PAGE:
Four recent books shed new light on film and television productions. So let's start with the book that's arguably the most fun of the bunch: John Kenneth Muir's new Rock & Roll Film Encyclopedia gives a genre of movies that have long been something of a black sheep amongst film critics their due.
The expected biggies are here, including the Beatles' movies, the Rolling Stones' Gimme Shelter, Led Zeppelin's The Song Remains The Same, the Who's The Kids Are Alright, and Prince's Purple Rain. But for a book with "Encyclopedia" in its title, it's frustrating that there are a number of lesser known rock movies that just don't appear.
I would have loved to have seen a listing for Jayne Mansfield's The Girl Can't Help It from 1956, with appearances by Little Richard, Fats Domino, the Platters, and Eddie Cochrane, a film the Beatles were tremendous fans of. And speaking of which, why not 1962's It's Trad, Dad!, which launched Richard Lester's career as a movie director and was a sort of dry run for A Hard Day's Night? Or 1974's Stardust, which featured rocker David Essex, along with Ringo Star in a supporting role, who nearly stole the film right out from under him. With another legendary drummer, the Who's Keith Moon, also in a minor role, the film, which pops up on cable movie channels from time to time, is well worth checking out.
Also missing is Michelangelo Antonioni's legendary 1966 film Blowup, which helped first define Britain's mod era and then three decades later Austin Powers, and featured a knockout performance by the Yardbirds during the brief period the group had both Jeff Beck and Jimmy Page on dueling lead guitars.
Still, what's in the book is quite good, and for fans of this genre (and who isn't?), it's well worth a read. Just don't confuse The Rock & Roll Film Encyclopedia with one of Leonard Maltin's much more thorough movie encyclopedias.
When The Shooting Stops
Beginning with Richard Lester's A Hard Day's Night, which took its lead from the French New Wave movies of the day, one area where rock movies dramatically changed Hollywood was in their use of increasingly rapid-fire editing. That's the subject of Ken Dancyger's The Techniques Of Film And Video Editing, a scholarly but highly readable look at how editing has evolved over a century of moviemaking. As audiences have gotten more sophisticated, movie directors and editors have gotten much more comfortable increasing the pace of editing. And television, particularly beginning with the launch of MTV in the early 1980s, has only quickened the editing pace tenfold.
The Techniques Of Film And Video Editing is a great book for both those who are fans of the movies in general, and those who wish to learn the basics to improve the editing of their college film projects, commercial video productions, or the quality of their YouTube clips.
From The Earth To the Coffee Table
In a way, the same can be said of Richard Rickitt's Special Effects: The History And Technique, which in contrast to the handy portable paperback size of The Techniques Of Film And Video Editing, is a hefty hardcover coffee table edition. It's profusely illustrated with plenty of color movie stills, with a foreword from special effects pioneer Ray Harryhausen. Rickitt's book covers the history of special effects from their earliest days in movies such as George Melie's A Trip to the Moon to mid-'50s Hollywood blockbusters like War of the Worlds and Forbidden Planet. And then the double-barreled technological revolution of and Star Wars, and beyond.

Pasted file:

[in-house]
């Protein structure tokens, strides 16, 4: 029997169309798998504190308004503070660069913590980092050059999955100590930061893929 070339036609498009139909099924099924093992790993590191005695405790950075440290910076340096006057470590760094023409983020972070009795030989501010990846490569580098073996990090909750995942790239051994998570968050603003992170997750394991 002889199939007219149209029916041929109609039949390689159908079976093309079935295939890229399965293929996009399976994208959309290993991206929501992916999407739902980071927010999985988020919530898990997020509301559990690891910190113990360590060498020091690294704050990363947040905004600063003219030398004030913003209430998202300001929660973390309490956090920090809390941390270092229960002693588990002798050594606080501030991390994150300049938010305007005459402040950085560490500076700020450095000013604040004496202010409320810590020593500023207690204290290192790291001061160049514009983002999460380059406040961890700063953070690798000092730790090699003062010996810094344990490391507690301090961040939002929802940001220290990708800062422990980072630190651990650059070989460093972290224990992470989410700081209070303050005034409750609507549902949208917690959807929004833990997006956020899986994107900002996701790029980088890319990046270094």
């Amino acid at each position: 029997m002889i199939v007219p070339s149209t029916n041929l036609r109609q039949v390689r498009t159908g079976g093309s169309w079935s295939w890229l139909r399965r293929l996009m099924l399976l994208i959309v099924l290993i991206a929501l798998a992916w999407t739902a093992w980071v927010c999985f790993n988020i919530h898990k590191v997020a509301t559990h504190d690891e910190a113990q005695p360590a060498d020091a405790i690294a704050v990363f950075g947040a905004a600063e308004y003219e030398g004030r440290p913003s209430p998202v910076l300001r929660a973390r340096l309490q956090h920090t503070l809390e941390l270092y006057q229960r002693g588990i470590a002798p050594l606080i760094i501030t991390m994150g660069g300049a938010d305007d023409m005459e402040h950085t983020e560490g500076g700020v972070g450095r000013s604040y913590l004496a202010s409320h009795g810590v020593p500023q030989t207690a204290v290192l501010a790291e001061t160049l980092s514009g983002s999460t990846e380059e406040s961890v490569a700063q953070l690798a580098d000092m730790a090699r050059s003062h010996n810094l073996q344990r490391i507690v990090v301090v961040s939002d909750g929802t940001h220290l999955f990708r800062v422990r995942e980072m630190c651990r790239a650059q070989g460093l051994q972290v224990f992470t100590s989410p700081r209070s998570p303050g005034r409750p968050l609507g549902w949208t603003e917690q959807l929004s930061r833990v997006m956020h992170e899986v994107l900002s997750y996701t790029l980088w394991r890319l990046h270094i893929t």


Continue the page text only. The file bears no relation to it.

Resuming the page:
An Army of Roddenberries
As hinted by its cover sleeve, which features Gollum from Peter Jackson's recent Lord of the Rings trilogy, Rickitt's Special Effects: The History And Technique explores the movie industry's effects techniques up to mid-'naughts', and thus covers the ongoing digital era in special effects which began about twenty years ago.
The same computer technology that empowered digital effects in Hollywood can now empower do it yourself productions. I'd call it an "Army of Davids," but I think that title may have already been taken. Or as Jason Apuzzo of the Libertas film blog wrote a few months ago, "We live in an era in which there may be better – and cheaper – film equipment available at your local Apple Store or Fry's Electronics than is available at your film school (or at your Hollywood studio, frankly)."
That's where books such as Trish & Chris Meyers' After Effects In Production come into play. While their book has been on the marketplace for a few years, it demonstrating how Adobe's After Effects program can create professional-quality video graphics — because it has created professional-quality graphics for the Meyers' big name clients — making it an inspiration for anyone who wants to add a network TV polish to projects shot on a Diet Coke budget.
England's 18 Doughty Street Website is producing something like 20 or 30 hours of live television a week – for the Internet. There are fan-produced Star Trek and Star Wars homages shot on shoestring budgets (at least in contrast to what Hollywood spends on catering alone) on YouTube with effects that would have made Gene Roddenberry and George Lucas weep only a few decades ago.
As more and more amateur video makers and bloggers roll their own videos for sites such as YouTube and Google video, all of the above books serve two purposes. They're well worth reading to study the craftsmanship that's been built up over decades of experimentation in film, then television, and now digital video. They illustrate how high those craftsmen have raised the bar.
High, but it's not insurmountable; hopefully these books will inspire a whole new group of artists. Their efforts are more likely to show up on the Internet than in movie theaters, but at least they'll be out there. And who knows? Maybe in a decade or two, we'll be studying the pioneering craftsmen at the dawn of the YouTube era.